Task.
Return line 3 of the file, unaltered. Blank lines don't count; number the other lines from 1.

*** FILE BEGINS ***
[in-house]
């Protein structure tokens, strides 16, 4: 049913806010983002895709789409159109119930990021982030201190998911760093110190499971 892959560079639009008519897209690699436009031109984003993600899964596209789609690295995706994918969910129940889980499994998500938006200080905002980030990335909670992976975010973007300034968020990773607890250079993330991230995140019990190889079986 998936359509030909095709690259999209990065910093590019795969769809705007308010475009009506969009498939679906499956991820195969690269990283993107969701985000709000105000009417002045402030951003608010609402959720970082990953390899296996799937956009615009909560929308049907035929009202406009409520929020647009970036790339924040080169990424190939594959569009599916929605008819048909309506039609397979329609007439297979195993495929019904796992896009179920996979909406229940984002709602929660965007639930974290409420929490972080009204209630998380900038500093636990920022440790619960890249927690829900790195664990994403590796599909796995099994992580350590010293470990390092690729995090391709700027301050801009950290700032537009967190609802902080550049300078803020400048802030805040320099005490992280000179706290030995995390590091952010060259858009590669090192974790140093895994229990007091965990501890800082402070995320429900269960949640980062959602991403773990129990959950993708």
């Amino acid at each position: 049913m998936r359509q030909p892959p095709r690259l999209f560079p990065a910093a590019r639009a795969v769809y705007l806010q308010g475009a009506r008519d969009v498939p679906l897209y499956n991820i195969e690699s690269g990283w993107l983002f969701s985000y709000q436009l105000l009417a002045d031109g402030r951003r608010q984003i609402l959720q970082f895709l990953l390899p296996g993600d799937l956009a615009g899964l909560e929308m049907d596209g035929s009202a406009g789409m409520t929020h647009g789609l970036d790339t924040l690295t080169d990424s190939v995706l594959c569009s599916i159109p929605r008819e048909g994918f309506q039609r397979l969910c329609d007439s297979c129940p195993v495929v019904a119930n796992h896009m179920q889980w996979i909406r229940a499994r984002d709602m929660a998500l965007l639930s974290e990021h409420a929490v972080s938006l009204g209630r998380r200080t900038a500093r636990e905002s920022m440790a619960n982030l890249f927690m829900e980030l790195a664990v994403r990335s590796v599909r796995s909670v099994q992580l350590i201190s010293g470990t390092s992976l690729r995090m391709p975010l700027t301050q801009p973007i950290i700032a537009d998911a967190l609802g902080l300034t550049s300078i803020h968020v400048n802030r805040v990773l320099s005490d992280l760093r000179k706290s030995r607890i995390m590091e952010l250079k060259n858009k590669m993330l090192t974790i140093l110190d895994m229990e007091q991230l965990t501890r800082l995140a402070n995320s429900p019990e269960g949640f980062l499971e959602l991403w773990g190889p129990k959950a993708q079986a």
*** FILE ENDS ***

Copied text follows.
């Amino acid at each position: 049913m998936r359509q030909p892959p095709r690259l999209f560079p990065a910093a590019r639009a795969v769809y705007l806010q308010g475009a009506r008519d969009v498939p679906l897209y499956n991820i195969e690699s690269g990283w993107l983002f969701s985000y709000q436009l105000l009417a002045d031109g402030r951003r608010q984003i609402l959720q970082f895709l990953l390899p296996g993600d799937l956009a615009g899964l909560e929308m049907d596209g035929s009202a406009g789409m409520t929020h647009g789609l970036d790339t924040l690295t080169d990424s190939v995706l594959c569009s599916i159109p929605r008819e048909g994918f309506q039609r397979l969910c329609d007439s297979c129940p195993v495929v019904a119930n796992h896009m179920q889980w996979i909406r229940a499994r984002d709602m929660a998500l965007l639930s974290e990021h409420a929490v972080s938006l009204g209630r998380r200080t900038a500093r636990e905002s920022m440790a619960n982030l890249f927690m829900e980030l790195a664990v994403r990335s590796v599909r796995s909670v099994q992580l350590i201190s010293g470990t390092s992976l690729r995090m391709p975010l700027t301050q801009p973007i950290i700032a537009d998911a967190l609802g902080l300034t550049s300078i803020h968020v400048n802030r805040v990773l320099s005490d992280l760093r000179k706290s030995r607890i995390m590091e952010l250079k060259n858009k590669m993330l090192t974790i140093l110190d895994m229990e007091q991230l965990t501890r800082l995140a402070n995320s429900p019990e269960g949640f980062l499971e959602l991403w773990g190889p129990k959950a993708q079986a």